Solar irradiance modelling




The total solar irradiance

A fragmentation model

A TSI reconstruction back to 1874

MOCASSIM: an extension to ultraviolet spectral irradiance

A spectral irradiance reconstruction back to 1610

Publications



The total solar irradiance

The total solar irradiance (TSI) is the amount of solar radiative energy impinging on the Earth's upper atmosphere. As can be seen on Figure 1 below, the TSI is observed to vary in time on a variety of timescales, including a prominent variation in phase with the
solar magnetic activity cycle, with yearly averages going from 1365.5 Watt per square meter at solar minimum, up to of 1366.6 at maximum. Superposed on this slow trend are fluctuations about the means of about +/- 1 Watt per square meter on timescales of a few days. Interestingly, the Sun is slightly brighter at solar maximum, even though sunspots are darker than the rest of the solar photosphere. This is because at solar maximum, a great many magnetized structures other than sunspots appear on the solar surface and many of them, such as faculae and active elements of the network, are brighter than the photosphere. They collectively end up slightly overcompensating for the overall irradiance deficit associated with the larger but less numerous sunspots.


Figure 1: Temporal variation of the total solar irradiance from 1978 to the present. The light blue curve shows daily values, and the thick blue curve a 81-day boxcar running average. The pronounced day-to-day variations in TSI (light blue) are real, rather than the result of measurement uncertainties. This data composite is provided by the PM Observatorium in Davos, Switzerland. The orange and thick red curves are produced by one of our simulation runs, described further below. The curves for the modelled TSI have been shifted downwards by 4 Watt per square meter.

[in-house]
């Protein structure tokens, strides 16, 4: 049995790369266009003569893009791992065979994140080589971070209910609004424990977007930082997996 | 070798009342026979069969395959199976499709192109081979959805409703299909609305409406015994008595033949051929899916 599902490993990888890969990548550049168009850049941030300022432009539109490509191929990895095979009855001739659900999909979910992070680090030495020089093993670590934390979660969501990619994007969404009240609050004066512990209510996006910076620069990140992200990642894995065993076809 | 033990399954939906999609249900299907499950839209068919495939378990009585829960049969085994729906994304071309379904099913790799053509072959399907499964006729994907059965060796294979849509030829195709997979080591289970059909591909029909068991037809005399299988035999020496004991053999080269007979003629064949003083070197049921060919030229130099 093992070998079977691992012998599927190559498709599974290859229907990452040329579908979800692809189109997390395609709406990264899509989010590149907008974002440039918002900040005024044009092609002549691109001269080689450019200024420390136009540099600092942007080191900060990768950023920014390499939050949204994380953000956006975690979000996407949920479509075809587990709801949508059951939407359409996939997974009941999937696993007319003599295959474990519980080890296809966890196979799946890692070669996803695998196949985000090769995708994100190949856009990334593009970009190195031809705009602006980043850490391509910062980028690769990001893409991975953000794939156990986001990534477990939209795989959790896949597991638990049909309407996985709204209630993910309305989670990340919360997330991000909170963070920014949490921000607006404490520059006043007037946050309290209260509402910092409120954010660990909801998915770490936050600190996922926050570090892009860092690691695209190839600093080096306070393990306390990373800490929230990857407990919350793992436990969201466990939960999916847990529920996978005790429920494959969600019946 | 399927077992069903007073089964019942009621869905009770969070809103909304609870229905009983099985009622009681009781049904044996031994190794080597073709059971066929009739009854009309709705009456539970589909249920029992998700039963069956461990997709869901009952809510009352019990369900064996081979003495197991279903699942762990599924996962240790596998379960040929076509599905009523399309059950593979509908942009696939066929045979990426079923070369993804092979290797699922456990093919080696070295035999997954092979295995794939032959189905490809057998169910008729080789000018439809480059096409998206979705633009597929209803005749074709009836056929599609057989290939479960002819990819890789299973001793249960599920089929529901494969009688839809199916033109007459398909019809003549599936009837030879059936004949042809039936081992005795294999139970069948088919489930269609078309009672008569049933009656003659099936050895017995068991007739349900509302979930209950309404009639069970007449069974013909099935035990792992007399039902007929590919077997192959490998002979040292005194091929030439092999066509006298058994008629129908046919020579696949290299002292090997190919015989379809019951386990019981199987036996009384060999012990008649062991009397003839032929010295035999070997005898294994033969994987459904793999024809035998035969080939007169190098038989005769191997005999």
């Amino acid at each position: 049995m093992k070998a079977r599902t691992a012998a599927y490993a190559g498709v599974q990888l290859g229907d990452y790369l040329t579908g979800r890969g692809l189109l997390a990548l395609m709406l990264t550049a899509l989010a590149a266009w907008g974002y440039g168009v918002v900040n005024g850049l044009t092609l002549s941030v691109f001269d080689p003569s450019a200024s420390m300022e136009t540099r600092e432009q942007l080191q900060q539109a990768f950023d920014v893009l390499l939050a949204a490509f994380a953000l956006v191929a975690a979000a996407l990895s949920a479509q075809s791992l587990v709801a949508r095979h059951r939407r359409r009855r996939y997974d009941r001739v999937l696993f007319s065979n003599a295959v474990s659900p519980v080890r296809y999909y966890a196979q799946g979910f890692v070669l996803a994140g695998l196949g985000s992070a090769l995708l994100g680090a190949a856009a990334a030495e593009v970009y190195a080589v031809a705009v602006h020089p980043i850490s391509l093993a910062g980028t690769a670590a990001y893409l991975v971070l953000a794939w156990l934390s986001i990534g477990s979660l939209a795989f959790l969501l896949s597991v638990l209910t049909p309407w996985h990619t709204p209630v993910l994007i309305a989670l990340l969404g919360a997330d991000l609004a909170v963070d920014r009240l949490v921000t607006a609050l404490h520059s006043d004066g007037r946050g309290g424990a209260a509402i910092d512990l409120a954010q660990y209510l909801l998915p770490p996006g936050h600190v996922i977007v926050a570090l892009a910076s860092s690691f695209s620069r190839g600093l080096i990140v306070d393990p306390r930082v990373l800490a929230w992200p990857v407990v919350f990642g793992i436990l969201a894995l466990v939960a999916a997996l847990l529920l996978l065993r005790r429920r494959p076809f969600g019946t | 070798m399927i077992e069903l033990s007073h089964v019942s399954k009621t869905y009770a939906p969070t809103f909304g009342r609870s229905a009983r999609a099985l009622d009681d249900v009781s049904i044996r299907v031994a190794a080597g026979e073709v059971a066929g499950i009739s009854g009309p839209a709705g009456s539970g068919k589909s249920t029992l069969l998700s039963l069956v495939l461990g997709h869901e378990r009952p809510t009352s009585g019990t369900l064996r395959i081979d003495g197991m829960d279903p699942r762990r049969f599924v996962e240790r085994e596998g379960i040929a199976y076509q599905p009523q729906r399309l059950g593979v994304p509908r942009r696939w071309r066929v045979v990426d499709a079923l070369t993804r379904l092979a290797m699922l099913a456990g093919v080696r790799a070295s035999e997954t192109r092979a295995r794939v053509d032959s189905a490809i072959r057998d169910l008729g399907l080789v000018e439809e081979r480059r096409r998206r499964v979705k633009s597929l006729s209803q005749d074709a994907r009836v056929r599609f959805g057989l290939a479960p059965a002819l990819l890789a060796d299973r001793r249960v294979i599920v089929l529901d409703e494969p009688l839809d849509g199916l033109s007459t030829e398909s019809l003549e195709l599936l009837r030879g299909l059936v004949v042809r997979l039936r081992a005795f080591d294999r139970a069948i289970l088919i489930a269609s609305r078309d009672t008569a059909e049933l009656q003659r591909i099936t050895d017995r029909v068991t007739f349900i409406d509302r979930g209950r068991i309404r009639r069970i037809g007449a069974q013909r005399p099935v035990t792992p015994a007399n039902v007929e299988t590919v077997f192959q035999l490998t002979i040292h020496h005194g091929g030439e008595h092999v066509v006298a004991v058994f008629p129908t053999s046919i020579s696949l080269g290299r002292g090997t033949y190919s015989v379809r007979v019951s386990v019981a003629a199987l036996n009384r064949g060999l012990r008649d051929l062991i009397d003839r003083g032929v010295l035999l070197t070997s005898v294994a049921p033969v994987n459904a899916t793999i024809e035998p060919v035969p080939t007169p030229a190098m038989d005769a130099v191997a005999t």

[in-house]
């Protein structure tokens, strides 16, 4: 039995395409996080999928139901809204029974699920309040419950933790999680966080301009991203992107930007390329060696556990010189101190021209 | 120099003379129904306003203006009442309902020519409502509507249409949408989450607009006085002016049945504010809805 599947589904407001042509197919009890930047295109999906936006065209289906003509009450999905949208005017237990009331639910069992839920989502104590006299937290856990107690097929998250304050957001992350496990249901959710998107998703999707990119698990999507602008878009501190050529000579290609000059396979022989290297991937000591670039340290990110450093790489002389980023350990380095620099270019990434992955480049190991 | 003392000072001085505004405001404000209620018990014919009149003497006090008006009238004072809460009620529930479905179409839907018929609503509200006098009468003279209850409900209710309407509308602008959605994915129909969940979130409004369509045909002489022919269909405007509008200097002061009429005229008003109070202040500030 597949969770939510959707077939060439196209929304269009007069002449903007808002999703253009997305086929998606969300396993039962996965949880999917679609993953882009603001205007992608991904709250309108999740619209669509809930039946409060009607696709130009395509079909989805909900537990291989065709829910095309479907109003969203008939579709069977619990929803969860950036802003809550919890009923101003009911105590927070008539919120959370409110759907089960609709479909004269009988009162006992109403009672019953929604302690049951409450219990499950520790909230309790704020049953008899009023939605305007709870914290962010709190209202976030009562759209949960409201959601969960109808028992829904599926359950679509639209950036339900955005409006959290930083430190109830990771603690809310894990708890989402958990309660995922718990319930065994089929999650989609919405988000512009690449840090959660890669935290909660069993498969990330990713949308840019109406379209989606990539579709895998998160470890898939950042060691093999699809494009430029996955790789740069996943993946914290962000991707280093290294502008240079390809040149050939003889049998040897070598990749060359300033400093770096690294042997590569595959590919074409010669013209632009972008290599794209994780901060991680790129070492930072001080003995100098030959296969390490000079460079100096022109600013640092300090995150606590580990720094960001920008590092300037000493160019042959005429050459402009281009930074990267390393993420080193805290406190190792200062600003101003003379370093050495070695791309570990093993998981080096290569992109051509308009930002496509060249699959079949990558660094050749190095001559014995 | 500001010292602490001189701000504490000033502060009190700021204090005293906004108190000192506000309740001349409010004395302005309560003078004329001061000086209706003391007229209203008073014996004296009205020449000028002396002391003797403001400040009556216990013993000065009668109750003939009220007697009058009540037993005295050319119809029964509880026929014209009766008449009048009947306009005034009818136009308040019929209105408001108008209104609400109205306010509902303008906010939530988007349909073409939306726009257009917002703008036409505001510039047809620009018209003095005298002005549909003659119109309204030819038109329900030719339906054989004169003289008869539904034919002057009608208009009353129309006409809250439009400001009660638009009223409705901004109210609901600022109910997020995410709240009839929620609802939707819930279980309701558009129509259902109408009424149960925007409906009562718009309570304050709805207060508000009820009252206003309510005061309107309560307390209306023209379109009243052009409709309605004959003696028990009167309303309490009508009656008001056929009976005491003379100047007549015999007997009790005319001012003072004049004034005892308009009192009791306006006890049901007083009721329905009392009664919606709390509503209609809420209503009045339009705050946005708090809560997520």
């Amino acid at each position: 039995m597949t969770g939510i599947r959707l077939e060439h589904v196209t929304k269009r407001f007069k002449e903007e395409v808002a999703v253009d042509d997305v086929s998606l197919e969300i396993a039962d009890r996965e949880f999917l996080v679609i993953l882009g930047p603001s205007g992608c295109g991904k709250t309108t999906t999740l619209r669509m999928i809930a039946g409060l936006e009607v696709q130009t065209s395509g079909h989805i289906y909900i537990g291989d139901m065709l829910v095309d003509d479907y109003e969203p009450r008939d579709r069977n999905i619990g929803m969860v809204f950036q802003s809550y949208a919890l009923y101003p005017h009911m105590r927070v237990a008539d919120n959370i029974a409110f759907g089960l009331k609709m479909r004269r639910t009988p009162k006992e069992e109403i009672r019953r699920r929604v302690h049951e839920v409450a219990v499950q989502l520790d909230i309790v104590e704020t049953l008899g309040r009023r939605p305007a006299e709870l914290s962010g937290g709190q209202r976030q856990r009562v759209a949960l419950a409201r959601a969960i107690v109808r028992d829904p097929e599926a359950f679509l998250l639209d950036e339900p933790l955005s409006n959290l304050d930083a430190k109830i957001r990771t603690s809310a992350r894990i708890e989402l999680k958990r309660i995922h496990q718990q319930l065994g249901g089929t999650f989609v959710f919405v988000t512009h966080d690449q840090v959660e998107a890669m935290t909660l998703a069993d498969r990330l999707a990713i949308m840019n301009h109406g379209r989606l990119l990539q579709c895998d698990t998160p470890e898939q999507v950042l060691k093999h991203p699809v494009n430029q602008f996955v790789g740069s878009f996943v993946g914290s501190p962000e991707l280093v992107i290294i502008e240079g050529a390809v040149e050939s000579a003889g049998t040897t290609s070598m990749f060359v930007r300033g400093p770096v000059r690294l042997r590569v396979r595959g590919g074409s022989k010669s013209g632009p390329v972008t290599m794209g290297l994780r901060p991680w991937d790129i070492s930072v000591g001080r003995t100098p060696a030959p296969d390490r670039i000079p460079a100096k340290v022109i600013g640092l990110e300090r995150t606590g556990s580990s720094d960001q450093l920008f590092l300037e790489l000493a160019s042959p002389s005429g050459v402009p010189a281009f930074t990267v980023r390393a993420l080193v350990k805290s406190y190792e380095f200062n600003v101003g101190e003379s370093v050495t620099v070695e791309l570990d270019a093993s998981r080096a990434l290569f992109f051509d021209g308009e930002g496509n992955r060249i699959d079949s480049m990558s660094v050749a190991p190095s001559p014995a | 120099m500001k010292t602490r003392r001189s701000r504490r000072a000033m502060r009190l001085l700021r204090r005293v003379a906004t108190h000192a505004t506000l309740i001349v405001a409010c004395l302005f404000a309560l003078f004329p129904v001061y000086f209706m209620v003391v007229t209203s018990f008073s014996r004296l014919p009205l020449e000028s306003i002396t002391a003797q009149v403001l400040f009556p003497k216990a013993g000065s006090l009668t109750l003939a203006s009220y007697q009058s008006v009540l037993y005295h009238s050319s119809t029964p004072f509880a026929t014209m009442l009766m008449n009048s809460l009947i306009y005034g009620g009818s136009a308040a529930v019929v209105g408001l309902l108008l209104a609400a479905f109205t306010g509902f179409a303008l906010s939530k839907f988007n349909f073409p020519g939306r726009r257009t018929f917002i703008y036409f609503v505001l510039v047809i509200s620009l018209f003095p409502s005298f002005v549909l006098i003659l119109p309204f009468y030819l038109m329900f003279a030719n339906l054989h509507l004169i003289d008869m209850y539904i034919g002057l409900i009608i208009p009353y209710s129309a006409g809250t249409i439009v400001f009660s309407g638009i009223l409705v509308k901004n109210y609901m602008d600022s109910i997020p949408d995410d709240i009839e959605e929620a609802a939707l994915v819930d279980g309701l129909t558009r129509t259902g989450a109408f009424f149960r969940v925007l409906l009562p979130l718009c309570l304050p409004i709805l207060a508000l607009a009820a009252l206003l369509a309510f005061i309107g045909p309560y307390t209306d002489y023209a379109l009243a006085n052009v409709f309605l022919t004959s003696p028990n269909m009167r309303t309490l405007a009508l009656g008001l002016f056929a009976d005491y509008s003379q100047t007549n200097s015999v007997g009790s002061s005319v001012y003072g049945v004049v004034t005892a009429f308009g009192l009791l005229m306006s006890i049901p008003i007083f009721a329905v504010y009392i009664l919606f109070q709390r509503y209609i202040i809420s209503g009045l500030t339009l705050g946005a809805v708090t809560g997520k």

Recent observations indicate that the primary driver of TSI changes is the varying photospheric coverage of these different types of solar magnetic structures, although contributions from long-timescale variations associated with a deep-seated physical process, such as cycle-mediated small changes in the efficiency of convective energy transport, cannot be ruled out entirely as yet.

A fragmentation model

Our goal has been to produce a physical model for TSI variations, i.e., a model based not on empirical correlations between various classes of surface magnetic structures, but rather on a (simplified) physical model linking these structures. Our starting point, observationally well-supported, is that large structures such as sunspots fragment and decay away, releasing in the process smaller magnetic structures over the solar photosphere. We model this as a stochastic fragmentation process, complemented by boundary erosion. We inject spots and active regions on a model solar surface, according to observed emerging sunspot area data. Under the action of fragmentation and erosion, this then yields a time-evolving size distribution of magnetic structures, which can be convolved with an semi-empirical photospheric emissivity contrast curve (brightness deficit/excess as a function of size), to produce an evolving TSI. We also account, albeit statistically, for spot emergences occurring on the backside of the sun.

The model involves a number of adjustable parameters, which are determined by simultaneously fitting the 1978-2007 TSI and spot area time series. This is a complex multimodal, multi-objective and partly stochastic optimization problem, which we tackle with the genetic algorithm PIKAIA. The orange/red curves on Figure 1 is one such best-fitting solution, which indeed is quite similar to the data, although not in all detail of course given the stochastic nature of the fragmentation process and of the backside emergences.

TSI reconstruction back to 1874